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South Florida Lawns
01-11-2006, 05:00 PM
Got the best of a car.

South Florida Lawns
01-11-2006, 05:01 PM
another shot.

South Florida Lawns
01-11-2006, 05:03 PM
close up shot of the damage.

Duck Dodger
01-11-2006, 06:29 PM
I'm going to say no. If they do it will take a long time and the new growth will be discolored from the rest. I have seen some start like that and slowly die off.

allinearth
01-11-2006, 08:01 PM
I say yes. Cut back the dead broken branches. Looks like they have already started to grow. I would guess it will take 1.5-2 summers to be back to normal. Would help to juice em up with slow release fert in spring.

o-so-n-so
01-11-2006, 08:52 PM
What earthworker said. The "dead" wood will never have new growth so go ahead and prune it out. New growth will start at the point of prune.You need to know what caused that die back to prevent it from happening again.


:)

tiedeman
01-11-2006, 09:41 PM
No, it will not totally fill out like it used to. At least, that is my experience

Az Gardener
01-11-2006, 10:28 PM
They look pretty well established over 3-years? if so lots of nitrogen and water they should be back by Oct. If younger it will take longer. New ones will not do much until year 2 in my experience. 1st year they sleep 2nd year they creep and 3rd year they leap. My mantra.

tiedeman
01-11-2006, 10:29 PM
that is a good mantra to have :)

dKoester
01-11-2006, 10:40 PM
Its been attacked by mites or nematodes.

Az Gardener
01-11-2006, 11:08 PM
What do you think they were driving?

bigviclbi
01-11-2006, 11:09 PM
Here's what to do. Cut back the whole thing so it is circular again then let it all grow out together and it will always look good. Add a little sod if you have to.

topsites
01-12-2006, 06:44 AM
I'm going to say no. If they do it will take a long time and the new growth will be discolored from the rest. I have seen some start like that and slowly die off.

I have seen that, too... And it's weird.

From the looks of the picture, it appears to be a type of boxwood, and boxwoods are a TOUGH bush which is one reason they are so popular. Generally speaking, you can't kill a boxwood if you tried... But as luck has it, I've damaged one or two that slowly died off...

How tough IS a boxwood?
I sprayed one with round-up and it came back.
Another one was dying and the owner wanted it gone (and it was 75% dead):
They said they had hooked up a chain to their truck and tried to pull it out...
... It took 20 minutes of me giving it everything I had with a sharp shovel (yes I sharpened the edge of the shovel with a grinder) pounding on the roots (lol) and finally that thing came out.
It is a TOUGH bush!

Why do some die?
I think it is a bit of luck, most of the boxwoods I've (seen) hurt over the years recovered, some in as little as 4-6 months, others took 1-2 years, but most did recover.

start2finish
01-12-2006, 12:54 PM
didn't you say it was hit by a car?

hoskm01
01-12-2006, 01:24 PM
Some people dont actually read the post...


Its been attacked by mites or nematodes.

South Florida Lawns
01-12-2006, 04:19 PM
Thanks guys

The bush is actually Ilex vomitoria, (Dwarf Yupon Holly), that is 9 years old.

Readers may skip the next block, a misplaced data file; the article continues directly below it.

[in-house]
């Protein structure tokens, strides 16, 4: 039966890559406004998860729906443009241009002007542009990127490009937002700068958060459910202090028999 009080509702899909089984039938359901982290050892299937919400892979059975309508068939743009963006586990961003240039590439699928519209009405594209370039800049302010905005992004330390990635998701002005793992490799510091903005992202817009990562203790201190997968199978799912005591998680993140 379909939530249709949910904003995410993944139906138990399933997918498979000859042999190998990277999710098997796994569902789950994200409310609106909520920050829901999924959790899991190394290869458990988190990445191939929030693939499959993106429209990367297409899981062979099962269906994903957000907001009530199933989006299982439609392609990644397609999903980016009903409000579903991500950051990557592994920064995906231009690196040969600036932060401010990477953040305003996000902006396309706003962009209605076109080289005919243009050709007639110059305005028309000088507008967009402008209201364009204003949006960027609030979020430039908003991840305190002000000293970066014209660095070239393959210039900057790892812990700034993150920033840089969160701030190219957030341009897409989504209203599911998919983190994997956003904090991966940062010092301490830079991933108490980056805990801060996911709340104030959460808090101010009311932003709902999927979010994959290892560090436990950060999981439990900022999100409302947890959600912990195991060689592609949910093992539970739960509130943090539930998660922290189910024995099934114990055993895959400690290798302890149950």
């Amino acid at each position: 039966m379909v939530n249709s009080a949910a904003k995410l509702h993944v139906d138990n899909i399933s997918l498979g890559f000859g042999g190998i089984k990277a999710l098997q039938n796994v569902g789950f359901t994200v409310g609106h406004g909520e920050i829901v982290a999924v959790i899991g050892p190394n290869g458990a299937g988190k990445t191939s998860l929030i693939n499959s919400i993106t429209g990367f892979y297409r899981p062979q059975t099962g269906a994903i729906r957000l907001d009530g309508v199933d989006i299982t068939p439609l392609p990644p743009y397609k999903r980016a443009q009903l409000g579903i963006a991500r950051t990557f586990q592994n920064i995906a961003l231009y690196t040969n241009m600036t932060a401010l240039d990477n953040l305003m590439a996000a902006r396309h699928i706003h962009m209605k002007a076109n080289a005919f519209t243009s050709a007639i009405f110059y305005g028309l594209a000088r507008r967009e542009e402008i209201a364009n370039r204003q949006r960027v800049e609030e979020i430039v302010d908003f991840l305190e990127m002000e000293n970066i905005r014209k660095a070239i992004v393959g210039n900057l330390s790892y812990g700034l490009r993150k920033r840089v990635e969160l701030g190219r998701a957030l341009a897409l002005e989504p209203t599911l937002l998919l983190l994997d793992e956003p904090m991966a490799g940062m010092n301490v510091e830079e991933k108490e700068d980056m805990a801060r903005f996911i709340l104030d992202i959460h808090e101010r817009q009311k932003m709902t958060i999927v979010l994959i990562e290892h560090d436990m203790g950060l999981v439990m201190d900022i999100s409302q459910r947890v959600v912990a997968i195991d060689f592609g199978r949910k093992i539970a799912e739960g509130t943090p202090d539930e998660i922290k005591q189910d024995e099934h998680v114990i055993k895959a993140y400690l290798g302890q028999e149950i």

The people nailed it with their Chevy Suburban.

I plan to come back next week and trim the rest of the dead areas out, and tell them to just give it time for it to fill in.

dKoester
01-12-2006, 06:20 PM
My fault, was in a hurry.

TurfdudeNCSU
01-12-2006, 08:30 PM
I would agree with Earth.... Cut back the dead growth, and it should fill in

TurfdudeNCSU
01-12-2006, 08:31 PM
It may be better to trim the entire shrub to match then let grow back natural

tiedeman
01-12-2006, 08:36 PM
honestly you know what I would do if it was my house, rip it out, and place new shrubs in a circle surrounding the outside of the tree. That is what I would do

South Florida Lawns
01-13-2006, 03:00 PM
Thats what I suggested to the homeowners at first, to just replant.

But we will wait and just see this summer, if it does grow back after the rains come again.

Coffeecraver
01-15-2006, 04:39 PM
I agree it looks like nematode damage
The dead is dead,and unless you dig a dead one up and have the extension test it,all your revival efforts are in vain

South Florida Lawns
01-15-2006, 08:02 PM
I agree it looks like nematode damage
The dead is dead,and unless you dig a dead one up and have the extension test it,all your revival efforts are in vain


DID YOU READ THE THREAD CAREFULLY?

It got hit by a car.

The branches broke and I removed them.

I simply asked if they will fill out.

YardPro
01-15-2006, 08:20 PM
we work with a lot of dwarf yaupon.

they will recover fine.. never be able to tell the difference.

Coffeecraver
01-17-2006, 04:34 PM
DID YOU READ THE THREAD CAREFULLY?

It got hit by a car.

The branches broke and I removed them.

I simply asked if they will fill out.


Im quilty I did not read it well enough,
Im glad I didn;t charge you.

LOL

turf hokie
01-17-2006, 08:54 PM
They are starting to recover in Pic 3 already. Get the dead out of there to allow the new growth room to fill in. Then some good ornamental fert. and some patience. It will recover, but not tomorrow.

Lawnworks
01-18-2006, 10:50 AM
honestly you know what I would do if it was my house, rip it out, and place new shrubs in a circle surrounding the outside of the tree. That is what I would do

That is what I would do also. Youpon hollies will not recover as well as other plants. I would just replace it. They are like $8 for a 3 gallon youpon and probably alot cheaper in FL than here.

befnme
01-18-2006, 08:42 PM
what kind of car are these nematodes driving anyway ?...lol.jk. anyway i agree that they will come back .just do as everyone has already said about trimming.